30-Day Challenge – Day 28 – Class Knowledge Sharing Paradox

Harold Jarche blogged about the knowledge sharing paradox today.  He defined this paradox as one where:

“….enterprise social tools can constrain what they are supposed to enhance. People will freely share their knowledge if they remain in control of it because knowledge is a very personal thing. Knowledge workers care about what they need to get work done, but do they care about the organizational knowledge base?”

pair of docks

A “Pair of Docks”

He went on to suggest that the more someone in leadership attempts to control knowledge-sharing, the less knowledge gets shared.

“The only way to build useful organizational knowledge is by connecting it to individual knowledge-sharing…The responsibility for knowledge-sharing must remain with the individual, but the organization can collect, collate and redistribute what is shared…The organization’s role in knowledge-sharing then moves from being directive to facilitative.”

I think there are interesting parallels to classrooms…and educational organizations.  My 30-Day Challenge question:

Day 28 – Can I create more sharing of student-generated knowledge or faculty-generated knowledge by working less at controlling it?

The Educause Learning Initiative released this month “7 Things You Should Know About Web Syndication.”  It noted that:

“Web syndication applies the principles of discovery and distribution to the online environment, offering content producers and readers a flexible, powerful, and largely automated means of accessing and distributing content…Information coming from a wide variety of sources may broaden student learning horizons as it inspires discovery, curation, and sharing.”

Six years ago, I led a brown-bag discussion here at the Center for Teaching Excellence on Personal Learning Environments.  Interesting to go back and see that this slide deck has been viewed over 3,600 times.  In a micro way, it suggests how distributed learning has progressed…and how knowledge has been shared  My point in this slidedeck was to use RSS to build an automated way to access and distribute content.  Fast forward six years, and one can now build customized class websites with WordPress that allow for this automated means of accessing and distributing content.  Last week in GRAD-602, we discussed content creation and curation…and we sometimes have a hard time separating the two.  As Jeff Nugent noted in a conversation this morning, we have gone from “personal” learning environments to group learning environments.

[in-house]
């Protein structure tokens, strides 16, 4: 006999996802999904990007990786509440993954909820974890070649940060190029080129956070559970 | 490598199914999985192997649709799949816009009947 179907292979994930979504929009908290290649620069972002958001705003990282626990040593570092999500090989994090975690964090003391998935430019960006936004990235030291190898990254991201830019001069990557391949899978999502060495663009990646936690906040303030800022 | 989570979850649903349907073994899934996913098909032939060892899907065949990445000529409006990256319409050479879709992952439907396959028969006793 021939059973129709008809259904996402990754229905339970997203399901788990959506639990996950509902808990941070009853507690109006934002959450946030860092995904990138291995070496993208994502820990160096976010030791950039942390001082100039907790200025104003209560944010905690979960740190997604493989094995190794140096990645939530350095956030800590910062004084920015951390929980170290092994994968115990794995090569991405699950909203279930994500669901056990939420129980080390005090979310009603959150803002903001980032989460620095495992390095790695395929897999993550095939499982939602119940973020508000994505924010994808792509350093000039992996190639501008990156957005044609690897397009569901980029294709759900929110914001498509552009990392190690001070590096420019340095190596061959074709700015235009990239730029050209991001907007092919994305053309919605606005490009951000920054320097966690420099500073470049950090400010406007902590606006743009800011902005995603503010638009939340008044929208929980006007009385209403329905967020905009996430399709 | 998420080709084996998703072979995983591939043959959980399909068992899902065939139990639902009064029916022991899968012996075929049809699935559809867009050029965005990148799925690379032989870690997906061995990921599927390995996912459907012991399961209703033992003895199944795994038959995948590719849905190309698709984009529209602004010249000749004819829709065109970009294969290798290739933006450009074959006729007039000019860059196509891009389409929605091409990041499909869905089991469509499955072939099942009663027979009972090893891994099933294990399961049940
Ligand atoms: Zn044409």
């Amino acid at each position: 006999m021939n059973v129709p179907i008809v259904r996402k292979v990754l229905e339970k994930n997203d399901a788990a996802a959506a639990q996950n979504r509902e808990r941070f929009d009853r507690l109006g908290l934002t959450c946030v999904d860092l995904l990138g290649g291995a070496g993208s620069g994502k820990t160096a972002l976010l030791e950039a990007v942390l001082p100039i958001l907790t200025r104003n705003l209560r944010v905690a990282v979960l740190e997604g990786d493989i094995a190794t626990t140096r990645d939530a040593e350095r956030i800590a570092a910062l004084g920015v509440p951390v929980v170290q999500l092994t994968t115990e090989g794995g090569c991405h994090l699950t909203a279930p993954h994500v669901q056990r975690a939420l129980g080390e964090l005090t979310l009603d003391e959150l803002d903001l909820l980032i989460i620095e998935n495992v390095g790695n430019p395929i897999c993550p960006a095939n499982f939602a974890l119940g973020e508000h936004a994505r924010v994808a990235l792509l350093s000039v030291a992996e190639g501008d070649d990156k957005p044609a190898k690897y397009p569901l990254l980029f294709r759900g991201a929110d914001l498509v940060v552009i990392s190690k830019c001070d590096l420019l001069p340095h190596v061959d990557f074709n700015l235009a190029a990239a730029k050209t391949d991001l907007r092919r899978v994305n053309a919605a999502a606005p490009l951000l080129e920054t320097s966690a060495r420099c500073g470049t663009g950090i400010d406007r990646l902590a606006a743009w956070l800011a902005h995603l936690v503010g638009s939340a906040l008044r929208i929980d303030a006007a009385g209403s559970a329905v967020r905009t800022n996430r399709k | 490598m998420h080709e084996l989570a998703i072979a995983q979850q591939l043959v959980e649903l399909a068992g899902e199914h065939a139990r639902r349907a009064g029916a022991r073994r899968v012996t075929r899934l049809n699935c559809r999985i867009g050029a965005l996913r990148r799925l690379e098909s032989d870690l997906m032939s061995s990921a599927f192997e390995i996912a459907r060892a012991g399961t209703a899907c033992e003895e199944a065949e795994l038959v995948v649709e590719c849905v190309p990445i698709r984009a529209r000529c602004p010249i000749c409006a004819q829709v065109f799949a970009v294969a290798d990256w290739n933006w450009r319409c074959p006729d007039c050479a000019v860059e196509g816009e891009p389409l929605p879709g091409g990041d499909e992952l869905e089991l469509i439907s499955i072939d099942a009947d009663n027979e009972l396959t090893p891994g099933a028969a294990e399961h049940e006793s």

The technology is easy…it is the practice that may be the harder nut to crack.  As my colleague Enoch Hale noted in “We are all mutants,” we need to help “…faculty (like our students) imagine new possibilities.”

Part of that hard nut is developing a digital community for faculty that thrives and grows.  We have attempted that in the past with Blackboard, Ning, Canvas, and blogs.  All took off initially and then died within a few months.  The time commitment and return on investment just was not there for most faculty… and perhaps we were trying to control it too hard. For some, though, a loosely formed community did grow – but ebbed in and out – within Twitter.

In our Office of Innovation, we are trying a new space – A Third Space – as a place to aggregate digital exhaust from any of us in the office.  It is a form of web syndication…but is it community?  Would a similar space within a “class” help students take ownership of their digital work…and would it have legs to last beyond the single semester?

I would be interested in your thoughts….

{Graphic: New Wave Docks … but “pair of docks” stolen directly from Harold…) 🙂 }

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